Orrin Hatch Decides to Retire Four Decades Too Late

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After a long “will he or won’t he” period, Utah senator and very old man Orrin Hatch finally announced on Tuesday that he will retire at the end of his term. At 83 years old, Hatch is the longest serving Senate Republican, and his tenure will span seven terms over four decades.

Hatch claims that he decided to retire after speaking to his family about it over the holidays, but he is also facing dismal poll numbers, with three-quarters of Utahns saying that they don’t want him to run again. Last week, The Salt Lake Tribune published an editorial stating that Hatch has an “utter lack of integrity that rises from his unquenchable thirst for power.”


Hatch’s retirement almost surely means that Mitt Romney will run for the Senate seat. Trump pushed hard for his loyal Orrin to stay in the game but will now likely have to deal with Romney, who has tweeted some mean things about him. (Before we get into the Romney-as-hero narrative, let’s be clear that he will likely vote with Trump and begged to be his secretary of state, so the distinction is moot.)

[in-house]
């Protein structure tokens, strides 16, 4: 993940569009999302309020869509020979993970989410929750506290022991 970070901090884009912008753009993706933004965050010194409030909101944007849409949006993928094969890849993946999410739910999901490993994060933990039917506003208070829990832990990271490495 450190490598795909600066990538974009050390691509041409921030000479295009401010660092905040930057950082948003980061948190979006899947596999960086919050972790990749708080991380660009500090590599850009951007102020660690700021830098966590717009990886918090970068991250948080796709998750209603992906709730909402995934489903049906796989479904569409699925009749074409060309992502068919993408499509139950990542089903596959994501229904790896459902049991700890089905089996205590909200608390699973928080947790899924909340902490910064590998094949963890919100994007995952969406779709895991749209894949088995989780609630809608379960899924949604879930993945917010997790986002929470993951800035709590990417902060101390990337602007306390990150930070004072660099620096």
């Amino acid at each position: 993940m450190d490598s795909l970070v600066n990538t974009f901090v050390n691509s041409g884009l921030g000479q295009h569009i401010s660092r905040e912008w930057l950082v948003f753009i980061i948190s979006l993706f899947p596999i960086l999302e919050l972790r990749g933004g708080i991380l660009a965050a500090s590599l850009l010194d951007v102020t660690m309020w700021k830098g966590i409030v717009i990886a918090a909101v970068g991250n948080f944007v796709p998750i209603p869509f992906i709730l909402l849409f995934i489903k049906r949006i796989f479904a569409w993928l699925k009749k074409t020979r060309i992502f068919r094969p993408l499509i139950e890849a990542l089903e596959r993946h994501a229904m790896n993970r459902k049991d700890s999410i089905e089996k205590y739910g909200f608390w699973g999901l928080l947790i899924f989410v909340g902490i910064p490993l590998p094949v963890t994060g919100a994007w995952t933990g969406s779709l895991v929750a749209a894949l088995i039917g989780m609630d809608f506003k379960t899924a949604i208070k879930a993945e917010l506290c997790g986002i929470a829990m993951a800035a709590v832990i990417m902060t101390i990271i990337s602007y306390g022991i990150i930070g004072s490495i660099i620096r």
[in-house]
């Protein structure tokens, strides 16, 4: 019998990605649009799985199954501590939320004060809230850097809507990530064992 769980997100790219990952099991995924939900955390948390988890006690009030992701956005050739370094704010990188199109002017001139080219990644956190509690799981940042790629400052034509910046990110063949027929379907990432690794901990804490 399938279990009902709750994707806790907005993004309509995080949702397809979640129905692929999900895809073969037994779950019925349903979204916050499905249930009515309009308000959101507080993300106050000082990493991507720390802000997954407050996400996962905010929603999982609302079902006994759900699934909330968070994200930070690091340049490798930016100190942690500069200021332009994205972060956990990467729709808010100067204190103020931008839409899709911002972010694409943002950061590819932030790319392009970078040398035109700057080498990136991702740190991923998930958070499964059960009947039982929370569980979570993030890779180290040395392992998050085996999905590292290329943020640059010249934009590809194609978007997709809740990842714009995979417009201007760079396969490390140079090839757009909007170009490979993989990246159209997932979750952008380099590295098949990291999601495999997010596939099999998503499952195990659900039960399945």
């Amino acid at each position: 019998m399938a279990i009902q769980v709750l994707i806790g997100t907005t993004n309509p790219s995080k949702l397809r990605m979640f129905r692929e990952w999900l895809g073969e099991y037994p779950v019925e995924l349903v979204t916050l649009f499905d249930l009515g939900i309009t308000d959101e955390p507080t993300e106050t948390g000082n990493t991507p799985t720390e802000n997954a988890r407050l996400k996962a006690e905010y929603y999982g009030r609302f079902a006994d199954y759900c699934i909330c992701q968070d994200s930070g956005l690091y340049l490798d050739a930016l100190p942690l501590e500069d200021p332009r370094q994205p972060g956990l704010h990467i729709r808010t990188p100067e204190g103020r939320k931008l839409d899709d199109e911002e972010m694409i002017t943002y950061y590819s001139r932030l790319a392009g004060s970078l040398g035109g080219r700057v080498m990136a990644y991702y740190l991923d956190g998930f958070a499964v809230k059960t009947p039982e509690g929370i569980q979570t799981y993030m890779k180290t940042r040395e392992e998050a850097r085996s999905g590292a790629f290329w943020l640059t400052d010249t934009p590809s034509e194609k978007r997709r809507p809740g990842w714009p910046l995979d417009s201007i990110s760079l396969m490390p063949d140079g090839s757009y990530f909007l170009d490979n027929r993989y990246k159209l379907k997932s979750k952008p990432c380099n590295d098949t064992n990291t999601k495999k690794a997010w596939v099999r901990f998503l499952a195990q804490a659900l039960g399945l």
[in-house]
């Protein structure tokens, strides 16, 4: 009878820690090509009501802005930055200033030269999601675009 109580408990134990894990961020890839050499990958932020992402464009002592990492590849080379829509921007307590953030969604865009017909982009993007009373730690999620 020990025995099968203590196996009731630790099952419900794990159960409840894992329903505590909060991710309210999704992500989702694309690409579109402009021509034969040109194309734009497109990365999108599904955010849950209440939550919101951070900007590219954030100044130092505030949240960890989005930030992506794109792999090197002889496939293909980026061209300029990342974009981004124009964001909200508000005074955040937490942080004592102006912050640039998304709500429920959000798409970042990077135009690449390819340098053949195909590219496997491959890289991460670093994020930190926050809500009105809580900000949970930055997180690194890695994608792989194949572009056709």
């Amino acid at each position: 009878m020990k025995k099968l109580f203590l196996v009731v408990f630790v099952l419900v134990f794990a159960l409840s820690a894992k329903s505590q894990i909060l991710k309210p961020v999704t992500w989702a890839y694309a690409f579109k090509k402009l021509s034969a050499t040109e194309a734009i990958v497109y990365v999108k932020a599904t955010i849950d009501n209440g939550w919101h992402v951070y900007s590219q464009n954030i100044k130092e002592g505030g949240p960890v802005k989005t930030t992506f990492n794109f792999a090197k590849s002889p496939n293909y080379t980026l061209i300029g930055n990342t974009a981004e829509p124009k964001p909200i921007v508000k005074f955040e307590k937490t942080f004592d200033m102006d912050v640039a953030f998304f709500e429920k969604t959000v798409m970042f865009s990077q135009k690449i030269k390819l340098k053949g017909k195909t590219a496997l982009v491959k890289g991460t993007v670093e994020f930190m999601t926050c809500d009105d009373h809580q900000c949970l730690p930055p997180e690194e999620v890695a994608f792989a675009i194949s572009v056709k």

How did Hatch spend his last year of public service? For one, he helped Trump dramatically shrink two public parks in Utah. And he has chosen to retire after helping pass a radically regressive tax bill for the wealthy while allowing CHIP, the children’s health insurance program he helped create in 1997, to expire. (Hatch originally co-sponsored the legislation to prove that the Republican Party “does not hate children.” It turns out they very much hate children.)


Goodbye, Orrin! You retired four decades too late.